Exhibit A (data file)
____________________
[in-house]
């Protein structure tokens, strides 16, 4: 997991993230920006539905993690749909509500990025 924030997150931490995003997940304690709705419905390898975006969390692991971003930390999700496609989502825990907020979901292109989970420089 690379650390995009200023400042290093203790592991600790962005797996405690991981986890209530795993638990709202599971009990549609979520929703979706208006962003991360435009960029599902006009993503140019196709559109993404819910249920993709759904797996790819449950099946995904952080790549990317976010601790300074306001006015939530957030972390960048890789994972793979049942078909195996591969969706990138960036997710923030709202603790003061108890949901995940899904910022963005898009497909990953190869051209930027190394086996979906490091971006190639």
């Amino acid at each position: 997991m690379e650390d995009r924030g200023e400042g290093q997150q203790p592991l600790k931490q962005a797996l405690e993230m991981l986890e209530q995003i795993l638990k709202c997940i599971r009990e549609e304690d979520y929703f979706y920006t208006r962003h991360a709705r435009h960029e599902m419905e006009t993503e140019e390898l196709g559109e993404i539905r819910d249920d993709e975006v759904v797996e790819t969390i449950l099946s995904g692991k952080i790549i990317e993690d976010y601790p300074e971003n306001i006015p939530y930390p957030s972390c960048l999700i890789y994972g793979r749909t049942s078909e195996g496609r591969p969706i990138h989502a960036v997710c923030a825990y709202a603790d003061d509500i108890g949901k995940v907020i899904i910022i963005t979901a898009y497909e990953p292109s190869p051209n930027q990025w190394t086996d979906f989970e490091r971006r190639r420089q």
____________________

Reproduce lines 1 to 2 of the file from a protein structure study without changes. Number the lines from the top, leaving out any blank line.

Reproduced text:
[in-house]
């Protein structure tokens, strides 16, 4: 997991993230920006539905993690749909509500990025 924030997150931490995003997940304690709705419905390898975006969390692991971003930390999700496609989502825990907020979901292109989970420089 690379650390995009200023400042290093203790592991600790962005797996405690991981986890209530795993638990709202599971009990549609979520929703979706208006962003991360435009960029599902006009993503140019196709559109993404819910249920993709759904797996790819449950099946995904952080790549990317976010601790300074306001006015939530957030972390960048890789994972793979049942078909195996591969969706990138960036997710923030709202603790003061108890949901995940899904910022963005898009497909990953190869051209930027190394086996979906490091971006190639």